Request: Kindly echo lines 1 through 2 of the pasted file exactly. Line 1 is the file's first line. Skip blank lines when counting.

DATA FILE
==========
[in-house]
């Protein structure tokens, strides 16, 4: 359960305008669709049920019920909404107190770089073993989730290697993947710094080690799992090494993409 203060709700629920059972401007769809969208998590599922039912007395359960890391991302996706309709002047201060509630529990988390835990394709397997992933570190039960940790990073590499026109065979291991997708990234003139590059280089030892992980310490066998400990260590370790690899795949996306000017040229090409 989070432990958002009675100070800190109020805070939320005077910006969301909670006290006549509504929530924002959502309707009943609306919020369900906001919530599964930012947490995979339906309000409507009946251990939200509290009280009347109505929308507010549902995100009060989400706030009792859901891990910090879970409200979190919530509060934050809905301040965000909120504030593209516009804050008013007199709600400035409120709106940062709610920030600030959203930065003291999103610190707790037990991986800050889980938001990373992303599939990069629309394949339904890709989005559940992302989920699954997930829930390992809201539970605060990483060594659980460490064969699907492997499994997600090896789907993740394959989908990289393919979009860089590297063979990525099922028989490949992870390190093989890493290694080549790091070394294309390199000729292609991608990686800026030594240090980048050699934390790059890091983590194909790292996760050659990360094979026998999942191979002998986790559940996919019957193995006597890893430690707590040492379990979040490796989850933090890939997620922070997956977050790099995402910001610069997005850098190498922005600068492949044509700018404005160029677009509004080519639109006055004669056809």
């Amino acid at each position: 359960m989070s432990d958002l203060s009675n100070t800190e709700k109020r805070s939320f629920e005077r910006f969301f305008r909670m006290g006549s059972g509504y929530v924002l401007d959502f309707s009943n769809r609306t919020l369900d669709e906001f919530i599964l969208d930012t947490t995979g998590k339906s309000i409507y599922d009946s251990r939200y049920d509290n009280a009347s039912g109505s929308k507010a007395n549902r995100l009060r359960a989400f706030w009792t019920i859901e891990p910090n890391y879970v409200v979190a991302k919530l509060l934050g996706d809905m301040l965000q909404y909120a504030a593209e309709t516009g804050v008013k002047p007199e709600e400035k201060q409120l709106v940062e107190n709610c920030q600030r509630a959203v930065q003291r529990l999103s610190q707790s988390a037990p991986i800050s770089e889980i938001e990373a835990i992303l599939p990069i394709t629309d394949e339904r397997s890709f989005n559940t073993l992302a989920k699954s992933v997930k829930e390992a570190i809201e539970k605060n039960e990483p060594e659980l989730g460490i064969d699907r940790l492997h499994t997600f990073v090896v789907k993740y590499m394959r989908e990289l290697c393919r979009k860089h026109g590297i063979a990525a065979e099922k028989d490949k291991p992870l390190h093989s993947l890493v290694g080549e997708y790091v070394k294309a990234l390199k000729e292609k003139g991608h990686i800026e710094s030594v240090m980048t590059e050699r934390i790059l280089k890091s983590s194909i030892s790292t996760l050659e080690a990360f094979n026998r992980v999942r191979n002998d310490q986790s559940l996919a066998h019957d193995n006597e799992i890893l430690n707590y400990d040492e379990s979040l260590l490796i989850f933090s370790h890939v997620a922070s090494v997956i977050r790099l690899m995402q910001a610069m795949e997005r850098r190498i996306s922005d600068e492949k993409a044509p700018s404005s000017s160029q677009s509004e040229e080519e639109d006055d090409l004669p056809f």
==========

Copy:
[in-house]
């Protein structure tokens, strides 16, 4: 359960305008669709049920019920909404107190770089073993989730290697993947710094080690799992090494993409 203060709700629920059972401007769809969208998590599922039912007395359960890391991302996706309709002047201060509630529990988390835990394709397997992933570190039960940790990073590499026109065979291991997708990234003139590059280089030892992980310490066998400990260590370790690899795949996306000017040229090409 989070432990958002009675100070800190109020805070939320005077910006969301909670006290006549509504929530924002959502309707009943609306919020369900906001919530599964930012947490995979339906309000409507009946251990939200509290009280009347109505929308507010549902995100009060989400706030009792859901891990910090879970409200979190919530509060934050809905301040965000909120504030593209516009804050008013007199709600400035409120709106940062709610920030600030959203930065003291999103610190707790037990991986800050889980938001990373992303599939990069629309394949339904890709989005559940992302989920699954997930829930390992809201539970605060990483060594659980460490064969699907492997499994997600090896789907993740394959989908990289393919979009860089590297063979990525099922028989490949992870390190093989890493290694080549790091070394294309390199000729292609991608990686800026030594240090980048050699934390790059890091983590194909790292996760050659990360094979026998999942191979002998986790559940996919019957193995006597890893430690707590040492379990979040490796989850933090890939997620922070997956977050790099995402910001610069997005850098190498922005600068492949044509700018404005160029677009509004080519639109006055004669056809």